if mypos == 0:
            if self.MyList[0] > a: 
                return ("-infty",self.MyList[0],0)
        if mypos == self.lenlist - 1:
            return (self.MyList[mypos],"infty",0)
        return (self.MyList[mypos],self.MyList[mypos+1],0)

A = [0.32,0.70,1.13]
MyHasher = IntervalHash(A)
print "Intervals are:",A
print 0.9 ," is in ",MyHasher.get_interval(0.9)
print 0.1 ," is in ",MyHasher.get_interval(0.1)
print 1.8 ," is in ",MyHasher.get_interval(1.8)

further edits and improvements are welcome! The trie approach is much more involved, in my opinion it would be more appropriate for low level languages.

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I like the O(log n) approach. If it turns out that there's no O(1) solution, then this is what I will go with. –  inspectorG4dget Jan 28 '12 at 6:03
A tree structure of some sort is almost certainly better than a sorted list, yes. (However, I don't think a trie is a particularly good choice of tree -- can you elaborate on how exactly that would work?) –  Brooks Moses Jan 28 '12 at 6:13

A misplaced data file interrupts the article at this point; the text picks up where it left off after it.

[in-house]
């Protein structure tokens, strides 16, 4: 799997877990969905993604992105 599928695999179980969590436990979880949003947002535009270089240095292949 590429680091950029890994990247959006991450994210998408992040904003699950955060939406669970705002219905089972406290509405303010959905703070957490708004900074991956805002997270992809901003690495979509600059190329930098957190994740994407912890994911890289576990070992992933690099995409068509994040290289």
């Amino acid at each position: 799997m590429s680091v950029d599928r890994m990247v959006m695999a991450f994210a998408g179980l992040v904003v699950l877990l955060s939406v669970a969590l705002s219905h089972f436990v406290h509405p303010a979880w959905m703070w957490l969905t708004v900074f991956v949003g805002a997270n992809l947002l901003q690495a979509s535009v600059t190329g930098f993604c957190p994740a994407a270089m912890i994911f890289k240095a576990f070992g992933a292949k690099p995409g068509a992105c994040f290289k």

Excellent addition of an example; upvoted! And I agree with your note that this is more appropriate for a lower-level language (whereas Python effectively has this as a built-in module already.) –  Brooks Moses Jan 28 '12 at 6:35

You don't necessarily need to hash an entire range of values. For example, in the scale given above, if you were given 0.15, you can round it up to the 0.2 (the first digit after decimal point), and hash 0.2 instead.

How efficient does this have to be? An alternative you can try is a binary search. Have the interval values stores in sorted order in a list, and do binary search on it. For example:

sorted_list = [ (0.1, function1), (0.2, function2), ....(0.6, function6) ] 

Then you simply do binary search to find the smallest element that is bigger than x. This will yield O(log(n)).

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I like the O(log n) approach. If it turns out that there's no O(1) solution, then this is what I will go with. –  inspectorG4dget Jan 28 '12 at 6:04